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Virgin Cola USA isn't ready to admit defeat. But it's ready to "say something" else.

One year after the U.S. launch of publicity-savvy Richard Branson's upstart cola, the company plans to change its battle tactics amid lackluster sales.

The marketer, a division of Virgin Group, which also operates Virgin Atlantic Airways, will roll out new packaging for the soda this summer, along with a new advertising strategy.

Out is the $2 million TV campaign from agency Ground Zero, Marina del Rey, Calif., that featured people atop a soapbox spouting their views on a number of topics. One ad featured a male couple kissing after exchanging wedding vows; another showed a cursing, elderly librarian.

Now Virgin, with limited distribution in about nine markets, will be promoted with grass-roots tactics rather than traditional media, a spokesman said. He declined to provide specifics.

The cola won't be linked to the airline's sponsorship of the upcoming movie "Austin Powers: The Spy Who Shagged Me" (AA, May 10).

Ground Zero remains Virgin Cola's U.S. agency, and also is working on an update of its Internet site (, being relaunched this summer.


The current Virgin cans feature black, white and red graphics reminiscent of Coca-Cola's trademark red, and feature pictures of Virgin Cola drinkers along with their names, the date they switched brands to Virgin and a few words detailing their personal views. New cans will be more vibrant, and more in keeping with the soda's graphics in other countries, the spokesman said.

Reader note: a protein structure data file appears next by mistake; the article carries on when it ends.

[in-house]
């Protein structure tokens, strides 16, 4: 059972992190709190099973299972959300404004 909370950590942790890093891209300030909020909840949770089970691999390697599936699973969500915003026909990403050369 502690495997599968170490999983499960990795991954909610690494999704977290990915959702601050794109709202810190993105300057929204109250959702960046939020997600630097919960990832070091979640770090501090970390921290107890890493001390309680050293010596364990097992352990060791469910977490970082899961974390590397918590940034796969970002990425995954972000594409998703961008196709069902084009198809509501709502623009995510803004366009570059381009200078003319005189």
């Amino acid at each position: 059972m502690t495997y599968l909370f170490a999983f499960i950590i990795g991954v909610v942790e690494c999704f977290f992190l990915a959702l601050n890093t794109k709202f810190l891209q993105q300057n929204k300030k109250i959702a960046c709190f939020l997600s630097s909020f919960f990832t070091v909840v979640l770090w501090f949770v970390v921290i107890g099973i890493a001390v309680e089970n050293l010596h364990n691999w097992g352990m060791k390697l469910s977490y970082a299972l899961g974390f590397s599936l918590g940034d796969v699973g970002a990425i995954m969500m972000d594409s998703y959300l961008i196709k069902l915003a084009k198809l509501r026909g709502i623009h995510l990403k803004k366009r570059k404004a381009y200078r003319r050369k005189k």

Virgin Cola made its debut in the U.K. in 1994, and has had a tough time in the U.S. While the privately held company does not disclose sales, industry observers said the brand has not taken hold. It's virtually impossible to win any battles against giants Coca-Cola Co. and Pepsi-Cola Co. because of their stronghold on distribution and brand awareness.

The most Virgin can gain, said Gary Hemphill, VP-information services for consultancy Beverage Marketing Corp., is a place as an alternative No. 3 cola brand. That's a position now held by Triarc Beverage Corp.'s ailing RC Cola, the 17th-ranked U.S. soda brand, according to Beverage Digest.

"Virgin has to find a reason for being in the U.S. . . . It's got to find its legs. Branson is a pretty creative guy and he knows how to get some publicity.

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